Kant on Peoples, The People, and the State

Frederick Rauscher


There are two senses of the word “people”, first as an ethnic group and second as the collection of citizens of a state. How do they relate to one another and to the state? I show that in his political philosophy Kant insists that “people” in this second sense is constituted only in terms of being subject to a single state, while in his social philosophy he allows for an ethnic conception of peoples that share a language and culture and have distinct characters.  In his philosophy of history he insists that the general historical correspondence between ethnic peoples and states is both natural and positive for development toward peace, both because linguistic and religious differences deter the formation of a single world-encompassing state and because their competition through war eventually leads to perpetual peace.  Nevertheless I argue that Kant’s insistence on the a priori basis of right combined with the mature development of state and international institutions give reasons that states should not correspond to ethnic peoples.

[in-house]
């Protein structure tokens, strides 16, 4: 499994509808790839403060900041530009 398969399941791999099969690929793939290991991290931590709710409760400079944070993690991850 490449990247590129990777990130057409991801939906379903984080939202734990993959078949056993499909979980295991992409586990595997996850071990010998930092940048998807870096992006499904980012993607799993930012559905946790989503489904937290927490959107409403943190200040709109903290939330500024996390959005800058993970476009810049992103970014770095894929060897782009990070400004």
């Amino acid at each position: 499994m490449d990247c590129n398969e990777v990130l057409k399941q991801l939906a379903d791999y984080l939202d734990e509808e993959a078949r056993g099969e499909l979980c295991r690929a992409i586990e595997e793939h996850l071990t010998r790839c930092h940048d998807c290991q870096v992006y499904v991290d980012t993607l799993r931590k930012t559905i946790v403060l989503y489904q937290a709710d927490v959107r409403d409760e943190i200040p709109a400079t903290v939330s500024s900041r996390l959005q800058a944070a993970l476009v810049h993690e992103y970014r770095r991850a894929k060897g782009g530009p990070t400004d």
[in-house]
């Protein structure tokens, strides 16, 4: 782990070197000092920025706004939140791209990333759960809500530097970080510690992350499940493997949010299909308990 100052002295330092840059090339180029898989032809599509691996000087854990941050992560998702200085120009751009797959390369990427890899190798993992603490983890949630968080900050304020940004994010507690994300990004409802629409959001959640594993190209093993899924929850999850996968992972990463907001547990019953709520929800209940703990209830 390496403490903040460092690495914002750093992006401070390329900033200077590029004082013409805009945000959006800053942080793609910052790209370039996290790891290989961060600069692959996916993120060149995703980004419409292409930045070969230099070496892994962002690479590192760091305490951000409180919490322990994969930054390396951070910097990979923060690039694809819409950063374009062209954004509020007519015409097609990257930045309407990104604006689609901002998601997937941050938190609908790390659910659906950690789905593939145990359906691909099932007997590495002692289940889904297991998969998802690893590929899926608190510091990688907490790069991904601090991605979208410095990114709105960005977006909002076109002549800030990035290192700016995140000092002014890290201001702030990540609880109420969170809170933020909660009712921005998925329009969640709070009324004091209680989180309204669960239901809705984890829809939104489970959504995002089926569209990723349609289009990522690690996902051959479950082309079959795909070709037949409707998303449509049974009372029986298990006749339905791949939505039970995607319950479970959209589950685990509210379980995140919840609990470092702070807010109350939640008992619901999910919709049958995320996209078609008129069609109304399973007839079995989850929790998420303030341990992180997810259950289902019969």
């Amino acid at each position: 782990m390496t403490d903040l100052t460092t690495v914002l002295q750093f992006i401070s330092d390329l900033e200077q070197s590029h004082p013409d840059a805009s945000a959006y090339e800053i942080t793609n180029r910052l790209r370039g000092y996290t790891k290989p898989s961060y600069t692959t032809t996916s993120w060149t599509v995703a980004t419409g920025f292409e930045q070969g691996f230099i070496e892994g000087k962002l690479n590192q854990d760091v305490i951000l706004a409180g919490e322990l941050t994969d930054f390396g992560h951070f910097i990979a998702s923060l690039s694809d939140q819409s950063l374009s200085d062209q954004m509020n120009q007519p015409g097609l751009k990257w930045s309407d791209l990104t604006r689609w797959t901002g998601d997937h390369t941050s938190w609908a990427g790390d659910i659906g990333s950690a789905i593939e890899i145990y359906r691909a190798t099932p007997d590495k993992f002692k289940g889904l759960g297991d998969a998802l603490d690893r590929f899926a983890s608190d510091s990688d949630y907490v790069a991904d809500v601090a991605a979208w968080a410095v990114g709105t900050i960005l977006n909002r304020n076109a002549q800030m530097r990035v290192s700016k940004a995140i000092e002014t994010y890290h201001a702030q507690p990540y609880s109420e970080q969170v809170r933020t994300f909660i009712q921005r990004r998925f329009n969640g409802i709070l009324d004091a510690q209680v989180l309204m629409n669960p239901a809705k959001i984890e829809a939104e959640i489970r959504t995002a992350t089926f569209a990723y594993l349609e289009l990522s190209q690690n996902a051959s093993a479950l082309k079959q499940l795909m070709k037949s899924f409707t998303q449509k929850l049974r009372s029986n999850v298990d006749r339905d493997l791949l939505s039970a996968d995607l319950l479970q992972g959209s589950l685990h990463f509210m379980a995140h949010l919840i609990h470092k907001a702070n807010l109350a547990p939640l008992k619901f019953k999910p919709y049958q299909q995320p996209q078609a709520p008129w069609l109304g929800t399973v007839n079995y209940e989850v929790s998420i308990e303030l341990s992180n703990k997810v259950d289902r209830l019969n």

Palabras clave

Laws, Nation, People, Ethnicity, Progress, Religion, State

Texto completo:



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DOI (HTML): https://doi.org/10.5281/zenodo.6591069

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